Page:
Today Qualcomm announced the Snapdragon 8 Gen 2 SoC, the company’s flagship chip coming to many Android phones in the coming months. In addition to the usual newer, better, and hopefully faster cores, big news is the addition of Wi-Fi 7 support so you can get better wireless at home, as long as you invest in a new router.
Qualcomm has some claims for this new chip. The company says the CPU “improves performance by up to 35 percent” and is “up to 40 percent more power efficient.” The GPU reportedly “delivers up to 25 percent faster performance, with up to 45 percent better power efficiency.” Take these claims with a grain of salt, as Qualcomm last year promised a 20 percent CPU improvement that never manifested in shipping products. Even if Qualcomm delivers on these performance promises, it would still be a year behind the iPhone. The company is trying to do something about its uncompetitive performance with (now legally taxed) Nuvia acquisitionbut those chips are not ready yet.
Let’s start with the basics. This is an unusually designed 4nm chip that contains four different CPU cores, all designed by Arm. The main core is a 3.2 GHz Arm Cortex X3; That’s all good and expected, and from here Arm’s recommended design is three Cortex A710 CPUs for “medium” work and four A510 CPUs for low-power background processing. However, Qualcomm doesn’t follow the recommended design and, after the Cortex X3, has two different cores that do a “medium” job: a pair of Cortex-A715 CPUs and a pair of last generation Cortex-A710 CPUs. After that, there are only three, not the expected four, Cortex A510 CPUs in the background.
The reason Qualcomm threw a couple of A710s into the mix is probably because of 32-bit support. Arm’s recommended core design for this new generation is a bunch of 64-bit-only chips, and that means 32-bit applications won’t be able to run. This isn’t a problem for most of the world: the Pixel 7 already shipped as the world’s first Android phone to I can’t run 32 bit applications (full OS is not 64-bit only yet). The Google Play Store has required 64-bit binaries since 2019, and today you’ll never notice the lack of 32-bit support. For China, however, there’s no Google Play Store, and the free service means 32-bit support hasn’t been abandoned all that quickly. It’s also unclear if Google is ready for full 64-bit support, with the Pixel 7 reportedly. I still ship with some 32-bit libraries. Mixing and matching with older kernels allows Qualcomm to maintain 32-bit support for another year.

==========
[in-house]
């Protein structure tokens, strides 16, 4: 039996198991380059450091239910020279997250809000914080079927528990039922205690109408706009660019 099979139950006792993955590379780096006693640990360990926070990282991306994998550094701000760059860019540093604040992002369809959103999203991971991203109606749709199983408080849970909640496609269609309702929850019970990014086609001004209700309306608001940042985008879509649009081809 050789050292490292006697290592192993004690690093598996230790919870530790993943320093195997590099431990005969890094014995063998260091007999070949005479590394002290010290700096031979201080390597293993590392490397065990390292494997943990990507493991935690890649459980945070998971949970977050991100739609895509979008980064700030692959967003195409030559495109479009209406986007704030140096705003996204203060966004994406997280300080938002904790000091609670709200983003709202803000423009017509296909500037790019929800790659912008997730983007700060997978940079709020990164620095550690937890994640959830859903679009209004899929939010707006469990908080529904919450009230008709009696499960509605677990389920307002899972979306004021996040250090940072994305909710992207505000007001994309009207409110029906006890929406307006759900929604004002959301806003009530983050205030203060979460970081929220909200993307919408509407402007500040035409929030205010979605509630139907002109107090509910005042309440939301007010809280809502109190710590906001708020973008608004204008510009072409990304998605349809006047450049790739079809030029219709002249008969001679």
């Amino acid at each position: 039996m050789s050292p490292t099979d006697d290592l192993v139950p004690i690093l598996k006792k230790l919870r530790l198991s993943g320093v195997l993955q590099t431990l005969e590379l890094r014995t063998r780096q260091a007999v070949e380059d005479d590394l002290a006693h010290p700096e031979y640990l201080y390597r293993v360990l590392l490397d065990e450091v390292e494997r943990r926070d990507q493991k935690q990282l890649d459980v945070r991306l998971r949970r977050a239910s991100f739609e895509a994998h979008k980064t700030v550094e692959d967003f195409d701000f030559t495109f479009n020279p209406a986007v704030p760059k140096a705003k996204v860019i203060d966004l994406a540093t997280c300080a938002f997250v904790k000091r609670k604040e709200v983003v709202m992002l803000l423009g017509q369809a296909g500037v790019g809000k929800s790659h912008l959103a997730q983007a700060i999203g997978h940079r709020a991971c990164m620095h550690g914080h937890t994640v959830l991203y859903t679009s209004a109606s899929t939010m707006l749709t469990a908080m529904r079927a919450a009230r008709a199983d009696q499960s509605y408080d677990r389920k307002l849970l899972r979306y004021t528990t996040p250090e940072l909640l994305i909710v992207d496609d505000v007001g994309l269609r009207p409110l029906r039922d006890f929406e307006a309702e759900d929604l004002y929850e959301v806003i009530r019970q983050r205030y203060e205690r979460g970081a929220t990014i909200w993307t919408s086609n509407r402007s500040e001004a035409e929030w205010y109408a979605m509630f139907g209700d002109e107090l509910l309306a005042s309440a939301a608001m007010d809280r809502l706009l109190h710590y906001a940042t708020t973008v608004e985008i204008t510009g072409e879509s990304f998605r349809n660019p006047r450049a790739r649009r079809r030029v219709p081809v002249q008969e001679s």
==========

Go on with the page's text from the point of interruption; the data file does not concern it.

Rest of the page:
Qualcomm promises a maximum Wi-Fi speed of 5.8 Gbps with new Wi-Fi 7 support, but the big benefit is even more spectrum to share with your neighbors. If you’re in a crowded apartment building with lots of access points, it’s easy to overload your airways and cause everyone’s Wi-Fi to malfunction. Like Wi-Fi 6e, Wi-Fi 7 adds an extra block of spectrum for your devices to choose from, which will help in crowded spaces. The catch is, you’ll need a Wi-Fi 7 hotspot to see these benefits, and there aren’t many options right now. TP link recently engaged devices in the first quarter of 2023.
Qualcomm was already beaten with hardware ray tracing support by Samsung (with the help of AMD) and arm Immortal GPU, but now the Snapdragon 8 Gen 2 can also create sophisticated lighting effects. I don’t think there is any serious use of mobile software for ray tracing yet.
This is the first Snapdragon chip to include support for AV1, a royalty-free video codec backed by a huge list of heavy hitters including Amazon, Apple, Arm, Facebook, Google, Intel, Microsoft, Mozilla, Netflix, Nvidia, and Samsung. . Netflix and YouTube have gone all-in on AV1 by offering codec support required for hardware manufacturers looking to license these services.
We’ll think of this as the SoC for most 2023 flagship smartphones, but Qualcomm says some partners will have devices before the end of the year.